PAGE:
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China insists U.S. "doesn't have any" evidence virus came from lab

White House officials blame China for pandemic

China lashed out again Wednesday at claims by President Donald Trump and his top diplomat that the U.S. has strong evidence suggesting the coronavirus slipped out of an infectious disease research facility in the city of Wuhan and then into the human population.  

Mr. Trump said last week that he'd personally seen evidence that gave him a high degree of confidence the disease came from the Wuhan Institute of Virology (WIV). Secretary of State Mike Pompeo, who  previously said the virus' origin was unclear, claimed over the weekend there was "enormous evidence" to show it had come from the lab. 

On Wednesday, pressed by CBS News reporter Christina Ruffini about his inconsistent stance on the strength of the evidence, Pompeo again said there was no "certainty," but insisted "there is significant evidence this came from the laboratory. Those statements can both be true."

No such evidence has been shared with the public or, seemingly, America's close international partners. 

Trump claims he saw evidence coronavirus started in a China lab

A U.S. intelligence official has told CBS News evidence does exist for that scenario but it's still being examined, along with evidence that it stemmed from human contact with infected animals outside of the lab. That official declined to further characterize the evidence or its credibility. 

Senior U.S. intelligence officials have publicly ruled out conspiracy theories that the virus might have been man-made or deliberately altered in a lab. 

 On Wednesday, China's Foreign Ministry accused Mr. Trump and Pompeo of pushing a theory that "doesn't have any" evidence.

America's closest allies have declined to endorse the theory that the coronavirus originated in a lab, and no senior epidemiologists have come forward to lend credence to the notion that the disease could have come from the Wuhan facility, deliberately or inadvertently.

Earlier this week, America's top government infectious disease expert, Dr. Anthony Fauci, said it was clear to him the coronavirus "was in the wild to begin with," and he doesn't "spend a lot of time going in on this circular argument" about a possible lab origin.

The World Health Organization on Tuesday called the lab theory "speculative."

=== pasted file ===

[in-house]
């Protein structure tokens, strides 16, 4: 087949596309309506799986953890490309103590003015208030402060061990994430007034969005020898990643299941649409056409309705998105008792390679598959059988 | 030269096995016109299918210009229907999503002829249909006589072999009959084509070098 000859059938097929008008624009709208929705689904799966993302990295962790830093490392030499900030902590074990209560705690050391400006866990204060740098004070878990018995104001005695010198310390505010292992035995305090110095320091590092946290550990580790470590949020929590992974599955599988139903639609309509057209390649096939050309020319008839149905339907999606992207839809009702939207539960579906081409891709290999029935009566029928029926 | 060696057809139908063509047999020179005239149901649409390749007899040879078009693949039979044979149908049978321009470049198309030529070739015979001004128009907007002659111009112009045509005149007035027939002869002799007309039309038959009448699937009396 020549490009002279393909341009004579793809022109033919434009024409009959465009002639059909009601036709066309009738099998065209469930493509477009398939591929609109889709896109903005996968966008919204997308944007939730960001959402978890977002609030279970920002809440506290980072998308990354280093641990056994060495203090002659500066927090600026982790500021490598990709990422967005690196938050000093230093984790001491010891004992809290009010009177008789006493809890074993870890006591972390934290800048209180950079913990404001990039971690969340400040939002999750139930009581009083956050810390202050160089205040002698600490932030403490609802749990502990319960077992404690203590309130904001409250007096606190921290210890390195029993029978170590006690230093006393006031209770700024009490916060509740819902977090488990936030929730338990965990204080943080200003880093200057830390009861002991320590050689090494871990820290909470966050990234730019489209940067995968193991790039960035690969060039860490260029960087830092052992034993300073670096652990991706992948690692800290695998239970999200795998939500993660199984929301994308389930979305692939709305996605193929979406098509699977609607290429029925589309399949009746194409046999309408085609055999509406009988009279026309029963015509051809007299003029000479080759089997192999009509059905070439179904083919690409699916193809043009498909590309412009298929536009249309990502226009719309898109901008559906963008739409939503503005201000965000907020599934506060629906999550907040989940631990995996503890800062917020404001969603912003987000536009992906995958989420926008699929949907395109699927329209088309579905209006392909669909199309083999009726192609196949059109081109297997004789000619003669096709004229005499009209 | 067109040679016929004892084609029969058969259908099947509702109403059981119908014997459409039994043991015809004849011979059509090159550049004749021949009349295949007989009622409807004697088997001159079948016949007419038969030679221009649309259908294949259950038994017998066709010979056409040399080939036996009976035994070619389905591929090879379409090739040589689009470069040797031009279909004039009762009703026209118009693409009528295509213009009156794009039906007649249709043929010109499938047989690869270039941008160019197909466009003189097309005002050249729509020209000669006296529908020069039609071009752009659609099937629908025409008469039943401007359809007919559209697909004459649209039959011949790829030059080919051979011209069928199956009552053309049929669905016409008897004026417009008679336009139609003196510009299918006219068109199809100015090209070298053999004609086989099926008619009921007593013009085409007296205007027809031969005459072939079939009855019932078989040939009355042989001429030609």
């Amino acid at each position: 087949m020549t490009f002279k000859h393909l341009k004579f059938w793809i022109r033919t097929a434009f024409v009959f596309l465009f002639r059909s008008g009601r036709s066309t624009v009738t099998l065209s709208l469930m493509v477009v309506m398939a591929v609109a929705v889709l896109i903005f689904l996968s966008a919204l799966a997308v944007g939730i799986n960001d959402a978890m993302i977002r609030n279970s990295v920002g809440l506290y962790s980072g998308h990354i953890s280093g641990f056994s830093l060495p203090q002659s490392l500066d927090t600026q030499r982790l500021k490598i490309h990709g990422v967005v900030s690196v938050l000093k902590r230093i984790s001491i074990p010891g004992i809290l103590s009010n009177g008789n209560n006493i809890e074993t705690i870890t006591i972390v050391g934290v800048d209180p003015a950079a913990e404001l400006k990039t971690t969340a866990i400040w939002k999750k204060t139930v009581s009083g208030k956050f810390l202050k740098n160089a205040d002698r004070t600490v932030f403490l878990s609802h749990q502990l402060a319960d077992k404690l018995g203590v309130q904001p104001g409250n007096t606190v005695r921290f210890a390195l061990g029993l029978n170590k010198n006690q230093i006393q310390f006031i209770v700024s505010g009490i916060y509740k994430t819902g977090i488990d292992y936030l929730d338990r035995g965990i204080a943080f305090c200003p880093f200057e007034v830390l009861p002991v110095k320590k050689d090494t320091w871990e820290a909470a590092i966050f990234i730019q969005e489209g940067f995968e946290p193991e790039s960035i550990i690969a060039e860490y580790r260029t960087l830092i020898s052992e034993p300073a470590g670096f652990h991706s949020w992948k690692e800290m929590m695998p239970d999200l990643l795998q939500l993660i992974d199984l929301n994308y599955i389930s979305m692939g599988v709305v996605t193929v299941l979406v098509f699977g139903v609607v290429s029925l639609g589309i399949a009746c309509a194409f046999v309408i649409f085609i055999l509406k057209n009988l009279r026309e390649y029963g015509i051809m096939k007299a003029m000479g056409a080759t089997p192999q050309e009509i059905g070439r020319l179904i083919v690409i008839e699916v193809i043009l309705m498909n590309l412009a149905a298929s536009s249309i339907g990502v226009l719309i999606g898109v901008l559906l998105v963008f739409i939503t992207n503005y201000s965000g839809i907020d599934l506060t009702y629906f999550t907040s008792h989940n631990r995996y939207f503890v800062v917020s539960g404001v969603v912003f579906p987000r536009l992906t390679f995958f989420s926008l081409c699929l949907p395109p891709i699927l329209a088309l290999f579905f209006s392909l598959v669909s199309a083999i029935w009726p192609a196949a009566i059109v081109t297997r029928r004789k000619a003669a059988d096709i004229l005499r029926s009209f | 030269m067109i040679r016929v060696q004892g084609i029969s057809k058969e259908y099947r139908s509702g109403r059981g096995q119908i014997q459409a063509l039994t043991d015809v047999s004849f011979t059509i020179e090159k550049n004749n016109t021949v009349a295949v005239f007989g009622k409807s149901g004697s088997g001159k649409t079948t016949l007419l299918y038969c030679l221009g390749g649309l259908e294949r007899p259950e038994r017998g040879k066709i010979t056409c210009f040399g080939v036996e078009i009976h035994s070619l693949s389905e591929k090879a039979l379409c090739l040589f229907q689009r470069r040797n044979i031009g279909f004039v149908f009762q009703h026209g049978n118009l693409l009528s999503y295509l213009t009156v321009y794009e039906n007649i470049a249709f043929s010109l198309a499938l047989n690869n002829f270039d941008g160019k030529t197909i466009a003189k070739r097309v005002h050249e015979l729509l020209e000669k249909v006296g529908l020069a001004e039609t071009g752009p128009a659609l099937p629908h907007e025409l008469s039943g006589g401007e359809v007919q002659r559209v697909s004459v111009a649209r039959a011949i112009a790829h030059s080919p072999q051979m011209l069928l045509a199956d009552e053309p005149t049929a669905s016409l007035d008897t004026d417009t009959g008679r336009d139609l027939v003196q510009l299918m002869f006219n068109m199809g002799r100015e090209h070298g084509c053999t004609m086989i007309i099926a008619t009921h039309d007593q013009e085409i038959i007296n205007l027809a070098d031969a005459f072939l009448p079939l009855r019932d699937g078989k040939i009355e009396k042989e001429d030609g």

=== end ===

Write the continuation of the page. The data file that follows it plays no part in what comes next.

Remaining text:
Scientists at the Wuhan Institute of Virology have long conducted research on deadly diseases, including viruses carried by bats. Many researchers suspect the virus jumped into humans from animals amid the claustrophobic conditions at "wet markets" in China, where wild animals are sold for food alongside domestic animals. Bats are prime suspects, given similarities in the DNA of the new coronavirus and a virus found in some Chinese bat species.   

Trump administration terminates funding of coronavirus bat research in China

The head of the Wuhan lab, a well-regarded virologist named Shi Zhengli, has been adamant that the new virus that causes COVID-19 was never worked on or possessed by the WIV.

"Mr. Pompeo repeatedly spoke up but he cannot present any evidence. How can he? Because he doesn't have any," Chinese Foreign Ministry spokeswoman Hua Chunying said Wednesday. "I think this matter should be handed to scientists and medical professionals, and not politicians who lie for their own domestic political ends."

China's initial efforts to silence doctors in Wuhan who raised the alarm about cases of a new virus appearing in hospitals there late last year, along with allegations the central government in Beijing sought to cover up or at least downplay the severity of the disease, have fueled the allegations and conspiracy theories about its true origins.
 
Mr. Trump has said the U.S. may seek to recover some financial losses caused by the pandemic from Beijing.

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